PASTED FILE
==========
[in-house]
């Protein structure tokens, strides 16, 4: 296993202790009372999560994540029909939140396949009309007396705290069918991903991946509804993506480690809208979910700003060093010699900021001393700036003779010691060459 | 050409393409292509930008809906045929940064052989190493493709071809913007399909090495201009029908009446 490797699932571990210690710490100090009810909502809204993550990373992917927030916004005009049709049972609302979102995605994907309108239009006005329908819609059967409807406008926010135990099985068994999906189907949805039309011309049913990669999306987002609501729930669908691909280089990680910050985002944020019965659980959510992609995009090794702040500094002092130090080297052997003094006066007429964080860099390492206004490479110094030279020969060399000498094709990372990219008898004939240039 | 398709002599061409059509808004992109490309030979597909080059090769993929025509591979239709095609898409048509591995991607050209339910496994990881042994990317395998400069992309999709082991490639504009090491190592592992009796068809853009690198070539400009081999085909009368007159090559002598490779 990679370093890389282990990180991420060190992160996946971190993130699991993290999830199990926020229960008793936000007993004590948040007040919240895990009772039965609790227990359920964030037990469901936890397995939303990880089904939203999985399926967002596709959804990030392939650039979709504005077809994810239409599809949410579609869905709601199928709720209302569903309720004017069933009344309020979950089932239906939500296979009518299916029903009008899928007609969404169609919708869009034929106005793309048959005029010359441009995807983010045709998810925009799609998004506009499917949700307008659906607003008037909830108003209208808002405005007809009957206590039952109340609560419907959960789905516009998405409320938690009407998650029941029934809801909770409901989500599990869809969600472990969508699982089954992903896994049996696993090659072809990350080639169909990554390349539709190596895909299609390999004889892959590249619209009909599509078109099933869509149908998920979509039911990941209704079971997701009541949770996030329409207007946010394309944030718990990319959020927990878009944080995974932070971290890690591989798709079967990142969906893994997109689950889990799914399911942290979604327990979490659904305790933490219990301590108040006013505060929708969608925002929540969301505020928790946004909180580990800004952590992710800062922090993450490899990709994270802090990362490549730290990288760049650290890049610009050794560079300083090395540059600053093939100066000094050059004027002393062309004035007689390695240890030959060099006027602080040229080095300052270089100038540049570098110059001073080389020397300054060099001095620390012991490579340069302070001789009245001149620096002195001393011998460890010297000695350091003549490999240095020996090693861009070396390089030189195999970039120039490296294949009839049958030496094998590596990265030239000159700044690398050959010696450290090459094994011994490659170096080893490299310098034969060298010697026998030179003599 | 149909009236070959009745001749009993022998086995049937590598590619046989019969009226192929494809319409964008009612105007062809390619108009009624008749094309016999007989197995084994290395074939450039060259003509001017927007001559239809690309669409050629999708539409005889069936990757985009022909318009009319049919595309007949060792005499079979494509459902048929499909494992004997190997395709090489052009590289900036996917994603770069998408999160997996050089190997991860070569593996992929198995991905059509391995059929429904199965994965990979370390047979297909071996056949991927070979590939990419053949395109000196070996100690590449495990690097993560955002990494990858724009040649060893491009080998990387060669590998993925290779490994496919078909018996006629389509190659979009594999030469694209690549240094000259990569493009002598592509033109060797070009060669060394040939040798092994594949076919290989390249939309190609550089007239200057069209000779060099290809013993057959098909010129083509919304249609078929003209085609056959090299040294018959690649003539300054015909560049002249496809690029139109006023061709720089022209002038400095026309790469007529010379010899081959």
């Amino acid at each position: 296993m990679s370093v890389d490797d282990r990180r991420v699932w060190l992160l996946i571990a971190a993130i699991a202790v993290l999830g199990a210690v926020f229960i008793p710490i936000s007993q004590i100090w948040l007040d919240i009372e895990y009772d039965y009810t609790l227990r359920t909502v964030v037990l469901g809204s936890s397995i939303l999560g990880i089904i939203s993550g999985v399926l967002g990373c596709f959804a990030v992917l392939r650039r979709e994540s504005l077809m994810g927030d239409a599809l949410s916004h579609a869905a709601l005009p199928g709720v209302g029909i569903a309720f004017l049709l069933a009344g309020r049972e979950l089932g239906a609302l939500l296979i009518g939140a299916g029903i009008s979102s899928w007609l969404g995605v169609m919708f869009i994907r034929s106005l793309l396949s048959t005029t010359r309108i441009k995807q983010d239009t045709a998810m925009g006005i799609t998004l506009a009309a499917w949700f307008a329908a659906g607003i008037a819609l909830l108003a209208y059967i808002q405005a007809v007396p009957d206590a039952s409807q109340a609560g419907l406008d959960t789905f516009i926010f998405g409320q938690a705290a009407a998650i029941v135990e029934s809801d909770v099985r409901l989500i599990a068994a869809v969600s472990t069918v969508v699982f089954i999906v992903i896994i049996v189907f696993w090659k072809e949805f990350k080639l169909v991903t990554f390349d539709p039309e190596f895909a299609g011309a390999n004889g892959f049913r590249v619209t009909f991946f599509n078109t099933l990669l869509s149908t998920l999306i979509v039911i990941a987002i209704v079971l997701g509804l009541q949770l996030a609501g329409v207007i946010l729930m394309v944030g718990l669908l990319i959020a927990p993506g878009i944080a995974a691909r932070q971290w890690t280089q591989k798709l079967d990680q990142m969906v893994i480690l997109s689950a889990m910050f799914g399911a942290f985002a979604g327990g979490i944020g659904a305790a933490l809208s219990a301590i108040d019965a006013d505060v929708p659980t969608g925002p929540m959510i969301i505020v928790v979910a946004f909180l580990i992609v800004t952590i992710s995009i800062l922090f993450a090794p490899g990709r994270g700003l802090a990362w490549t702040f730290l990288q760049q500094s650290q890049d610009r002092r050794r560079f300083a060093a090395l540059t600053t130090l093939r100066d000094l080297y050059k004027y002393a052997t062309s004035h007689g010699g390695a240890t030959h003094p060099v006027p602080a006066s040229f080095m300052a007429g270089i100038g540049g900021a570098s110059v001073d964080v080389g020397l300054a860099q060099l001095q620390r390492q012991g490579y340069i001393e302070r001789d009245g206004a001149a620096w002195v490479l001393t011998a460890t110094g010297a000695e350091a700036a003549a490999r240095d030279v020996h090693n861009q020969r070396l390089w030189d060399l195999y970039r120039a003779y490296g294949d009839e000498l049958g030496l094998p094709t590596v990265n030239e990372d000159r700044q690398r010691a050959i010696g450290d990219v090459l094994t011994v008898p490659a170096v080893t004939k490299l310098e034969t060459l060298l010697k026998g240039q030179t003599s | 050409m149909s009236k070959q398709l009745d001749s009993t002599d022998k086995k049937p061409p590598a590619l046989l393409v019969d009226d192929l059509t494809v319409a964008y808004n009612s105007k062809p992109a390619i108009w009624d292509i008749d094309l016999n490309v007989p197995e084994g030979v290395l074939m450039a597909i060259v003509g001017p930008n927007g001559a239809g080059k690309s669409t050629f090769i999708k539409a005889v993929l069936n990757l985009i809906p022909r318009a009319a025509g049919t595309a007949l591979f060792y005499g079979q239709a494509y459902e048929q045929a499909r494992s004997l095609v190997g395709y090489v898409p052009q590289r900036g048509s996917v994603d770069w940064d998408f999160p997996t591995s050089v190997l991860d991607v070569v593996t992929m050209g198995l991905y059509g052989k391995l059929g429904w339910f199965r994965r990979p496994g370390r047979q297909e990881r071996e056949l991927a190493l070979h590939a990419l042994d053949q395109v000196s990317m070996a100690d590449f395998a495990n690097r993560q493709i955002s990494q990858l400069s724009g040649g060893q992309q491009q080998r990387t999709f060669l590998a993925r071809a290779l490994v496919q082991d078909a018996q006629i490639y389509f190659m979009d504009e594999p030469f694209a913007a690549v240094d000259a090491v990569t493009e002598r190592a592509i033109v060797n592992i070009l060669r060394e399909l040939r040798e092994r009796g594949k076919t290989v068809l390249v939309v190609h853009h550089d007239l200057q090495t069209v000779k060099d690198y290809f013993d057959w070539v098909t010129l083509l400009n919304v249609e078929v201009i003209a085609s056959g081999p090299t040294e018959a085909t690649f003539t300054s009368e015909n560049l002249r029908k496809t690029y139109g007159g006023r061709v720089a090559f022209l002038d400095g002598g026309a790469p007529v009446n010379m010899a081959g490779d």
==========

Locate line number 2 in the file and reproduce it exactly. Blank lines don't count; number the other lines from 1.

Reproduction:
């Protein structure tokens, strides 16, 4: 296993202790009372999560994540029909939140396949009309007396705290069918991903991946509804993506480690809208979910700003060093010699900021001393700036003779010691060459 | 050409393409292509930008809906045929940064052989190493493709071809913007399909090495201009029908009446 490797699932571990210690710490100090009810909502809204993550990373992917927030916004005009049709049972609302979102995605994907309108239009006005329908819609059967409807406008926010135990099985068994999906189907949805039309011309049913990669999306987002609501729930669908691909280089990680910050985002944020019965659980959510992609995009090794702040500094002092130090080297052997003094006066007429964080860099390492206004490479110094030279020969060399000498094709990372990219008898004939240039 | 398709002599061409059509808004992109490309030979597909080059090769993929025509591979239709095609898409048509591995991607050209339910496994990881042994990317395998400069992309999709082991490639504009090491190592592992009796068809853009690198070539400009081999085909009368007159090559002598490779 990679370093890389282990990180991420060190992160996946971190993130699991993290999830199990926020229960008793936000007993004590948040007040919240895990009772039965609790227990359920964030037990469901936890397995939303990880089904939203999985399926967002596709959804990030392939650039979709504005077809994810239409599809949410579609869905709601199928709720209302569903309720004017069933009344309020979950089932239906939500296979009518299916029903009008899928007609969404169609919708869009034929106005793309048959005029010359441009995807983010045709998810925009799609998004506009499917949700307008659906607003008037909830108003209208808002405005007809009957206590039952109340609560419907959960789905516009998405409320938690009407998650029941029934809801909770409901989500599990869809969600472990969508699982089954992903896994049996696993090659072809990350080639169909990554390349539709190596895909299609390999004889892959590249619209009909599509078109099933869509149908998920979509039911990941209704079971997701009541949770996030329409207007946010394309944030718990990319959020927990878009944080995974932070971290890690591989798709079967990142969906893994997109689950889990799914399911942290979604327990979490659904305790933490219990301590108040006013505060929708969608925002929540969301505020928790946004909180580990800004952590992710800062922090993450490899990709994270802090990362490549730290990288760049650290890049610009050794560079300083090395540059600053093939100066000094050059004027002393062309004035007689390695240890030959060099006027602080040229080095300052270089100038540049570098110059001073080389020397300054060099001095620390012991490579340069302070001789009245001149620096002195001393011998460890010297000695350091003549490999240095020996090693861009070396390089030189195999970039120039490296294949009839049958030496094998590596990265030239000159700044690398050959010696450290090459094994011994490659170096080893490299310098034969060298010697026998030179003599 | 149909009236070959009745001749009993022998086995049937590598590619046989019969009226192929494809319409964008009612105007062809390619108009009624008749094309016999007989197995084994290395074939450039060259003509001017927007001559239809690309669409050629999708539409005889069936990757985009022909318009009319049919595309007949060792005499079979494509459902048929499909494992004997190997395709090489052009590289900036996917994603770069998408999160997996050089190997991860070569593996992929198995991905059509391995059929429904199965994965990979370390047979297909071996056949991927070979590939990419053949395109000196070996100690590449495990690097993560955002990494990858724009040649060893491009080998990387060669590998993925290779490994496919078909018996006629389509190659979009594999030469694209690549240094000259990569493009002598592509033109060797070009060669060394040939040798092994594949076919290989390249939309190609550089007239200057069209000779060099290809013993057959098909010129083509919304249609078929003209085609056959090299040294018959690649003539300054015909560049002249496809690029139109006023061709720089022209002038400095026309790469007529010379010899081959």